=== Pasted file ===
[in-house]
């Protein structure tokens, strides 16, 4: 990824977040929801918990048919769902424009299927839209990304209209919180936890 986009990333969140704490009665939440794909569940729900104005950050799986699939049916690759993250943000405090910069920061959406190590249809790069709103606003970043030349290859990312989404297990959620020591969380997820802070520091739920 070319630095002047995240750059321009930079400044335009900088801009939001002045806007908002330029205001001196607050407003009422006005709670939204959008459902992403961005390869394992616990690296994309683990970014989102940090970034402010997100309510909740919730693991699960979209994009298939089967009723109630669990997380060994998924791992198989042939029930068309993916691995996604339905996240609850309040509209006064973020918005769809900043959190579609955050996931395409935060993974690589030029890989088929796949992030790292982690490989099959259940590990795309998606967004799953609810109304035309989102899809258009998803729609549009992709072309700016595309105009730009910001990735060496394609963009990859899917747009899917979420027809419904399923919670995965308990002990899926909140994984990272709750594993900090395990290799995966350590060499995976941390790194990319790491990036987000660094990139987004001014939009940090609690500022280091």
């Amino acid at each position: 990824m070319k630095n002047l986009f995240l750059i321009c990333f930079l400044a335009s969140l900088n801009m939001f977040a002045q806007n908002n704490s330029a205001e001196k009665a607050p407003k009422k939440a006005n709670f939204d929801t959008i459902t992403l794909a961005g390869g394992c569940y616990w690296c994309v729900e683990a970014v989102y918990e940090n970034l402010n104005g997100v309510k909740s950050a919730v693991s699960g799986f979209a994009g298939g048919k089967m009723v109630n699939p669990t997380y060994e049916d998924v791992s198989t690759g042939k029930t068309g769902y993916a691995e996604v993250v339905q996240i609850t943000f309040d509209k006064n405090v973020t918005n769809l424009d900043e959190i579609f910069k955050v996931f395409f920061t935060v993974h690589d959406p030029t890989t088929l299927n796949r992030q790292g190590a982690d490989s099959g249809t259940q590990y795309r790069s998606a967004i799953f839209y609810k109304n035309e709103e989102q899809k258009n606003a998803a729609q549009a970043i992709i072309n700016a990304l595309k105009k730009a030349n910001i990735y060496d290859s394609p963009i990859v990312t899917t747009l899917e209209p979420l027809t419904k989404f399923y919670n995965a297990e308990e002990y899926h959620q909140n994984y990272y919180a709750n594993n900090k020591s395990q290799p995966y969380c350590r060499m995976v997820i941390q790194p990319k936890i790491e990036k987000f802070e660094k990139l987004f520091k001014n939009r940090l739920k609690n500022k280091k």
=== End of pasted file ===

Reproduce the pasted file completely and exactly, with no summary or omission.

[in-house]
């Protein structure tokens, strides 16, 4: 990824977040929801918990048919769902424009299927839209990304209209919180936890 986009990333969140704490009665939440794909569940729900104005950050799986699939049916690759993250943000405090910069920061959406190590249809790069709103606003970043030349290859990312989404297990959620020591969380997820802070520091739920 070319630095002047995240750059321009930079400044335009900088801009939001002045806007908002330029205001001196607050407003009422006005709670939204959008459902992403961005390869394992616990690296994309683990970014989102940090970034402010997100309510909740919730693991699960979209994009298939089967009723109630669990997380060994998924791992198989042939029930068309993916691995996604339905996240609850309040509209006064973020918005769809900043959190579609955050996931395409935060993974690589030029890989088929796949992030790292982690490989099959259940590990795309998606967004799953609810109304035309989102899809258009998803729609549009992709072309700016595309105009730009910001990735060496394609963009990859899917747009899917979420027809419904399923919670995965308990002990899926909140994984990272709750594993900090395990290799995966350590060499995976941390790194990319790491990036987000660094990139987004001014939009940090609690500022280091």
């Amino acid at each position: 990824m070319k630095n002047l986009f995240l750059i321009c990333f930079l400044a335009s969140l900088n801009m939001f977040a002045q806007n908002n704490s330029a205001e001196k009665a607050p407003k009422k939440a006005n709670f939204d929801t959008i459902t992403l794909a961005g390869g394992c569940y616990w690296c994309v729900e683990a970014v989102y918990e940090n970034l402010n104005g997100v309510k909740s950050a919730v693991s699960g799986f979209a994009g298939g048919k089967m009723v109630n699939p669990t997380y060994e049916d998924v791992s198989t690759g042939k029930t068309g769902y993916a691995e996604v993250v339905q996240i609850t943000f309040d509209k006064n405090v973020t918005n769809l424009d900043e959190i579609f910069k955050v996931f395409f920061t935060v993974h690589d959406p030029t890989t088929l299927n796949r992030q790292g190590a982690d490989s099959g249809t259940q590990y795309r790069s998606a967004i799953f839209y609810k109304n035309e709103e989102q899809k258009n606003a998803a729609q549009a970043i992709i072309n700016a990304l595309k105009k730009a030349n910001i990735y060496d290859s394609p963009i990859v990312t899917t747009l899917e209209p979420l027809t419904k989404f399923y919670n995965a297990e308990e002990y899926h959620q909140n994984y990272y919180a709750n594993n900090k020591s395990q290799p995966y969380c350590r060499m995976v997820i941390q790194p990319k936890i790491e990036k987000f802070e660094k990139l987004f520091k001014n939009r940090l739920k609690n500022k280091k």